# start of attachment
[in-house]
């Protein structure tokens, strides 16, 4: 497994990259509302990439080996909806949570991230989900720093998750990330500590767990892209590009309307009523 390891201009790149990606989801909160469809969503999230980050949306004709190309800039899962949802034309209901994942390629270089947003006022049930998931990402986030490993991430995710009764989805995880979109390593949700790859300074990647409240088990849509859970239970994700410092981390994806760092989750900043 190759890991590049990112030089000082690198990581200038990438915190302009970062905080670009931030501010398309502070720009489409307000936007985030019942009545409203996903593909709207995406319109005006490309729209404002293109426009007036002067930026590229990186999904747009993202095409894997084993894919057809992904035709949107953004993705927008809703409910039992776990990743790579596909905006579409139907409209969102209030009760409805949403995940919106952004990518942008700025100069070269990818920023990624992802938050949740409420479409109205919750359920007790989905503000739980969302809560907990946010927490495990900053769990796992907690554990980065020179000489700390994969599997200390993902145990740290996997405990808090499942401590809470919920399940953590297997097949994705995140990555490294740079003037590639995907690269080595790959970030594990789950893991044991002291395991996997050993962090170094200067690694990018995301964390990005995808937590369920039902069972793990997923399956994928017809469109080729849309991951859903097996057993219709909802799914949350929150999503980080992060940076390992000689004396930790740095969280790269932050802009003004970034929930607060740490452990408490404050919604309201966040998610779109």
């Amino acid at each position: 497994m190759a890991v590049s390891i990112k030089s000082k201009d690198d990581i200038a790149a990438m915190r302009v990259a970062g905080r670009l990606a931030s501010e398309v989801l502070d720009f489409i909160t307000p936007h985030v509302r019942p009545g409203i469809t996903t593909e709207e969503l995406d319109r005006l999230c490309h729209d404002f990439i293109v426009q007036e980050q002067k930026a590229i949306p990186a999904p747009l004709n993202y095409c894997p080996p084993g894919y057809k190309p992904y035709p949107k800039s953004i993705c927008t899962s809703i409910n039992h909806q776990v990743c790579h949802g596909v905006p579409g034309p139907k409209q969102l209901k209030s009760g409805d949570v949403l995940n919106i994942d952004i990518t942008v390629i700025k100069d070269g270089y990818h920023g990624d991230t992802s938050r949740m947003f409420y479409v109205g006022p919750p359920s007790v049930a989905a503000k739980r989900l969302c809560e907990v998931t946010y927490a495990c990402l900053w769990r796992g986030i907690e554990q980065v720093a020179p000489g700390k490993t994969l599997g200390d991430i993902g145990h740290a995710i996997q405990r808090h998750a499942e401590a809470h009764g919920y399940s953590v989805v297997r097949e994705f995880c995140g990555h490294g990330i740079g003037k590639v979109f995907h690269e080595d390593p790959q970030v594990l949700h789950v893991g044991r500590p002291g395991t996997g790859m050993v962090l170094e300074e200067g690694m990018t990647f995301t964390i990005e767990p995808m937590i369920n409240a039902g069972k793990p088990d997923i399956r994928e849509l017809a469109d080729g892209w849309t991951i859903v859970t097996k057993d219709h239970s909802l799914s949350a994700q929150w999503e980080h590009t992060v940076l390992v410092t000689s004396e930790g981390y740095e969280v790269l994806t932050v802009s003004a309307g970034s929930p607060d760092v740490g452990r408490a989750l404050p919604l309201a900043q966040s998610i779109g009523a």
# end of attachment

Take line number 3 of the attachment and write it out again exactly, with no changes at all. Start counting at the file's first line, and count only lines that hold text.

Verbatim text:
């Amino acid at each position: 497994m190759a890991v590049s390891i990112k030089s000082k201009d690198d990581i200038a790149a990438m915190r302009v990259a970062g905080r670009l990606a931030s501010e398309v989801l502070d720009f489409i909160t307000p936007h985030v509302r019942p009545g409203i469809t996903t593909e709207e969503l995406d319109r005006l999230c490309h729209d404002f990439i293109v426009q007036e980050q002067k930026a590229i949306p990186a999904p747009l004709n993202y095409c894997p080996p084993g894919y057809k190309p992904y035709p949107k800039s953004i993705c927008t899962s809703i409910n039992h909806q776990v990743c790579h949802g596909v905006p579409g034309p139907k409209q969102l209901k209030s009760g409805d949570v949403l995940n919106i994942d952004i990518t942008v390629i700025k100069d070269g270089y990818h920023g990624d991230t992802s938050r949740m947003f409420y479409v109205g006022p919750p359920s007790v049930a989905a503000k739980r989900l969302c809560e907990v998931t946010y927490a495990c990402l900053w769990r796992g986030i907690e554990q980065v720093a020179p000489g700390k490993t994969l599997g200390d991430i993902g145990h740290a995710i996997q405990r808090h998750a499942e401590a809470h009764g919920y399940s953590v989805v297997r097949e994705f995880c995140g990555h490294g990330i740079g003037k590639v979109f995907h690269e080595d390593p790959q970030v594990l949700h789950v893991g044991r500590p002291g395991t996997g790859m050993v962090l170094e300074e200067g690694m990018t990647f995301t964390i990005e767990p995808m937590i369920n409240a039902g069972k793990p088990d997923i399956r994928e849509l017809a469109d080729g892209w849309t991951i859903v859970t097996k057993d219709h239970s909802l799914s949350a994700q929150w999503e980080h590009t992060v940076l390992v410092t000689s004396e930790g981390y740095e969280v790269l994806t932050v802009s003004a309307g970034s929930p607060d760092v740490g452990r408490a989750l404050p919604l309201a900043q966040s998610i779109g009523a």